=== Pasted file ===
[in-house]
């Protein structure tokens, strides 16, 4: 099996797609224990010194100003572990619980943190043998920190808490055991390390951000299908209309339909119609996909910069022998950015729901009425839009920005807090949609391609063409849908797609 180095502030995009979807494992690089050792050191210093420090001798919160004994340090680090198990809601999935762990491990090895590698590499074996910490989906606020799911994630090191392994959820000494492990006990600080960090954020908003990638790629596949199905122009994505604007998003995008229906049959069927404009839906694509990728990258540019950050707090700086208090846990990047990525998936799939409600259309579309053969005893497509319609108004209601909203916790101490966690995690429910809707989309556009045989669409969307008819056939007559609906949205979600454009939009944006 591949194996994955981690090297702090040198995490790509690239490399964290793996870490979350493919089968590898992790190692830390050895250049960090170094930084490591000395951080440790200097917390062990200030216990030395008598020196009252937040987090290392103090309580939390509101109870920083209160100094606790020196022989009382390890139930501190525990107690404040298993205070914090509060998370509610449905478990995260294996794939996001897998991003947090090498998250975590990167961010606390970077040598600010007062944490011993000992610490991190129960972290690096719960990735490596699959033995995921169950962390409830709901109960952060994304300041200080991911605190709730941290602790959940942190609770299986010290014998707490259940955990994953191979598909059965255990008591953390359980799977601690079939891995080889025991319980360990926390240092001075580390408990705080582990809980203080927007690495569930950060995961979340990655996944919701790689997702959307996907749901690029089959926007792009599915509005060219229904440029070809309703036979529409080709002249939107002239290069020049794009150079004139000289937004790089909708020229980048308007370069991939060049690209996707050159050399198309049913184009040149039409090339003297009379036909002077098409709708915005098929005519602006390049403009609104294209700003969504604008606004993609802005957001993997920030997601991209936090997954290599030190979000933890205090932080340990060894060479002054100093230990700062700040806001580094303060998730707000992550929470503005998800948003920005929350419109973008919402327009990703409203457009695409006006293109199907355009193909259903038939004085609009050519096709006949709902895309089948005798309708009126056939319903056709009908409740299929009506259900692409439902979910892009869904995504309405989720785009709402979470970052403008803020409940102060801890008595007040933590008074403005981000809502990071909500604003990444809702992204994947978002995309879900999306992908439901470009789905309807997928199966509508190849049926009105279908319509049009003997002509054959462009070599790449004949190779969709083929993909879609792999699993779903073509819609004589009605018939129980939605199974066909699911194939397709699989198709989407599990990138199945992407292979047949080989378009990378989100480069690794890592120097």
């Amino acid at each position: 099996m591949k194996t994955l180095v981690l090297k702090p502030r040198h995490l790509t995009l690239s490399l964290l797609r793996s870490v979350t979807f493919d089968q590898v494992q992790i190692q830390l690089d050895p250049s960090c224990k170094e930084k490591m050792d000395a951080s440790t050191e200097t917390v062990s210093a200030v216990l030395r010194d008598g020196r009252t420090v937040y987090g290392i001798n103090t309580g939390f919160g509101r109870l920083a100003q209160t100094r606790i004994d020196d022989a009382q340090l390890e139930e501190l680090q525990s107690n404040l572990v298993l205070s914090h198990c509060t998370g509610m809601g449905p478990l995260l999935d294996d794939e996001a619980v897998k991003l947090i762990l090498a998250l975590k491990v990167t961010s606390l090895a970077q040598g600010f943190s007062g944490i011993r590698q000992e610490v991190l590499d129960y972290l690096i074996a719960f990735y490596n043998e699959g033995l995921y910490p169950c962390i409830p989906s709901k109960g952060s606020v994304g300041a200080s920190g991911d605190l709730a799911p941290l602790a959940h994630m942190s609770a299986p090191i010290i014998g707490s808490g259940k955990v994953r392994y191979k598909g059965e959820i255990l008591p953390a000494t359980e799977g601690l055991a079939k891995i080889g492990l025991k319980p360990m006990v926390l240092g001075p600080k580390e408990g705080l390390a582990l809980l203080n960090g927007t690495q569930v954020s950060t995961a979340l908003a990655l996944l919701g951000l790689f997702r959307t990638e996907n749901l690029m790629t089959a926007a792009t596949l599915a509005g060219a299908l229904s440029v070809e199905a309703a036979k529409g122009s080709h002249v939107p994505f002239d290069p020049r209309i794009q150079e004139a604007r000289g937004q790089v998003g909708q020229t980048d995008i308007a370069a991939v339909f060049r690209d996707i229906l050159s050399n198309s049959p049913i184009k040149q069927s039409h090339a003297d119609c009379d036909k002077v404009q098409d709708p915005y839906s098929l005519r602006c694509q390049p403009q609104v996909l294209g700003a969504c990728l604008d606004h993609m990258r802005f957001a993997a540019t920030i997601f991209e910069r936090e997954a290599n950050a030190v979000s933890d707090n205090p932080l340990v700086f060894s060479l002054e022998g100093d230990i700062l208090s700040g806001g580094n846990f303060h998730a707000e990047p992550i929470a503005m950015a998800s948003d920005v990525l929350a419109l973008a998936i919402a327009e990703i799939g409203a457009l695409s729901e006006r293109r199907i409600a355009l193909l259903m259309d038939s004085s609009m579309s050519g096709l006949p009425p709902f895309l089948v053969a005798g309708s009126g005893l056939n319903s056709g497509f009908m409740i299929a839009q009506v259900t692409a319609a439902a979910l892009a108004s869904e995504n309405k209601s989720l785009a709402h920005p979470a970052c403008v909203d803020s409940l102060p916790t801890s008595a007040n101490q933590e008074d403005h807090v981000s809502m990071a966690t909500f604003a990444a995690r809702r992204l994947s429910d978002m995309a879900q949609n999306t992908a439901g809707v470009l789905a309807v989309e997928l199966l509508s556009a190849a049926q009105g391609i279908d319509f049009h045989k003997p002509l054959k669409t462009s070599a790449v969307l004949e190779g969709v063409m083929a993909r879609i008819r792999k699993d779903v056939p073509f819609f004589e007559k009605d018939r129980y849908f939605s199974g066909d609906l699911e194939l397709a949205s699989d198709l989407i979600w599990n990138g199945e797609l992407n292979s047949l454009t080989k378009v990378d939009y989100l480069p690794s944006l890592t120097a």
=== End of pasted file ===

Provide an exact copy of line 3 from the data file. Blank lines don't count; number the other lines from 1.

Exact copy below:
């Amino acid at each position: 099996m591949k194996t994955l180095v981690l090297k702090p502030r040198h995490l790509t995009l690239s490399l964290l797609r793996s870490v979350t979807f493919d089968q590898v494992q992790i190692q830390l690089d050895p250049s960090c224990k170094e930084k490591m050792d000395a951080s440790t050191e200097t917390v062990s210093a200030v216990l030395r010194d008598g020196r009252t420090v937040y987090g290392i001798n103090t309580g939390f919160g509101r109870l920083a100003q209160t100094r606790i004994d020196d022989a009382q340090l390890e139930e501190l680090q525990s107690n404040l572990v298993l205070s914090h198990c509060t998370g509610m809601g449905p478990l995260l999935d294996d794939e996001a619980v897998k991003l947090i762990l090498a998250l975590k491990v990167t961010s606390l090895a970077q040598g600010f943190s007062g944490i011993r590698q000992e610490v991190l590499d129960y972290l690096i074996a719960f990735y490596n043998e699959g033995l995921y910490p169950c962390i409830p989906s709901k109960g952060s606020v994304g300041a200080s920190g991911d605190l709730a799911p941290l602790a959940h994630m942190s609770a299986p090191i010290i014998g707490s808490g259940k955990v994953r392994y191979k598909g059965e959820i255990l008591p953390a000494t359980e799977g601690l055991a079939k891995i080889g492990l025991k319980p360990m006990v926390l240092g001075p600080k580390e408990g705080l390390a582990l809980l203080n960090g927007t690495q569930v954020s950060t995961a979340l908003a990655l996944l919701g951000l790689f997702r959307t990638e996907n749901l690029m790629t089959a926007a792009t596949l599915a509005g060219a299908l229904s440029v070809e199905a309703a036979k529409g122009s080709h002249v939107p994505f002239d290069p020049r209309i794009q150079e004139a604007r000289g937004q790089v998003g909708q020229t980048d995008i308007a370069a991939v339909f060049r690209d996707i229906l050159s050399n198309s049959p049913i184009k040149q069927s039409h090339a003297d119609c009379d036909k002077v404009q098409d709708p915005y839906s098929l005519r602006c694509q390049p403009q609104v996909l294209g700003a969504c990728l604008d606004h993609m990258r802005f957001a993997a540019t920030i997601f991209e910069r936090e997954a290599n950050a030190v979000s933890d707090n205090p932080l340990v700086f060894s060479l002054e022998g100093d230990i700062l208090s700040g806001g580094n846990f303060h998730a707000e990047p992550i929470a503005m950015a998800s948003d920005v990525l929350a419109l973008a998936i919402a327009e990703i799939g409203a457009l695409s729901e006006r293109r199907i409600a355009l193909l259903m259309d038939s004085s609009m579309s050519g096709l006949p009425p709902f895309l089948v053969a005798g309708s009126g005893l056939n319903s056709g497509f009908m409740i299929a839009q009506v259900t692409a319609a439902a979910l892009a108004s869904e995504n309405k209601s989720l785009a709402h920005p979470a970052c403008v909203d803020s409940l102060p916790t801890s008595a007040n101490q933590e008074d403005h807090v981000s809502m990071a966690t909500f604003a990444a995690r809702r992204l994947s429910d978002m995309a879900q949609n999306t992908a439901g809707v470009l789905a309807v989309e997928l199966l509508s556009a190849a049926q009105g391609i279908d319509f049009h045989k003997p002509l054959k669409t462009s070599a790449v969307l004949e190779g969709v063409m083929a993909r879609i008819r792999k699993d779903v056939p073509f819609f004589e007559k009605d018939r129980y849908f939605s199974g066909d609906l699911e194939l397709a949205s699989d198709l989407i979600w599990n990138g199945e797609l992407n292979s047949l454009t080989k378009v990378d939009y989100l480069p690794s944006l890592t120097a």